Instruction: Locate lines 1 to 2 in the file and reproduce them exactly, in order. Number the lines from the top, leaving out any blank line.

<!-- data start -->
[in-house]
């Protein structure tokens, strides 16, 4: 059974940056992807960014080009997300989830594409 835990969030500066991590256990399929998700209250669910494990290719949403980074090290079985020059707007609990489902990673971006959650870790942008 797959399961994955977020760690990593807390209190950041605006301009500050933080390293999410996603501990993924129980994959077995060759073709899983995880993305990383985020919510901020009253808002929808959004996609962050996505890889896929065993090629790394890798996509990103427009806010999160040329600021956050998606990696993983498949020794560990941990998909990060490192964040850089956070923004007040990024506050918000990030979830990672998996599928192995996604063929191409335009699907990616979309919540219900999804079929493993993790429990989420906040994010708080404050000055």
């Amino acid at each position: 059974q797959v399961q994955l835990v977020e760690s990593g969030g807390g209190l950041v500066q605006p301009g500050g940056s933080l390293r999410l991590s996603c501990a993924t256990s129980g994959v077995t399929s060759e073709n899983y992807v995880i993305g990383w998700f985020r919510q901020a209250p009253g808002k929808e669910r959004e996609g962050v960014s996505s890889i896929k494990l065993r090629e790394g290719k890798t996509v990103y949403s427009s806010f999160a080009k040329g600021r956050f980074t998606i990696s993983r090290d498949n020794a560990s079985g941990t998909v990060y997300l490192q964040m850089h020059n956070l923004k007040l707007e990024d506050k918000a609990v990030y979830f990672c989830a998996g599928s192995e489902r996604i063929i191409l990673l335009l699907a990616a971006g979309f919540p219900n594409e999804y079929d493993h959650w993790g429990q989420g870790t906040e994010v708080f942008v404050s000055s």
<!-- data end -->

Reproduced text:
[in-house]
């Protein structure tokens, strides 16, 4: 059974940056992807960014080009997300989830594409 835990969030500066991590256990399929998700209250669910494990290719949403980074090290079985020059707007609990489902990673971006959650870790942008 797959399961994955977020760690990593807390209190950041605006301009500050933080390293999410996603501990993924129980994959077995060759073709899983995880993305990383985020919510901020009253808002929808959004996609962050996505890889896929065993090629790394890798996509990103427009806010999160040329600021956050998606990696993983498949020794560990941990998909990060490192964040850089956070923004007040990024506050918000990030979830990672998996599928192995996604063929191409335009699907990616979309919540219900999804079929493993993790429990989420906040994010708080404050000055």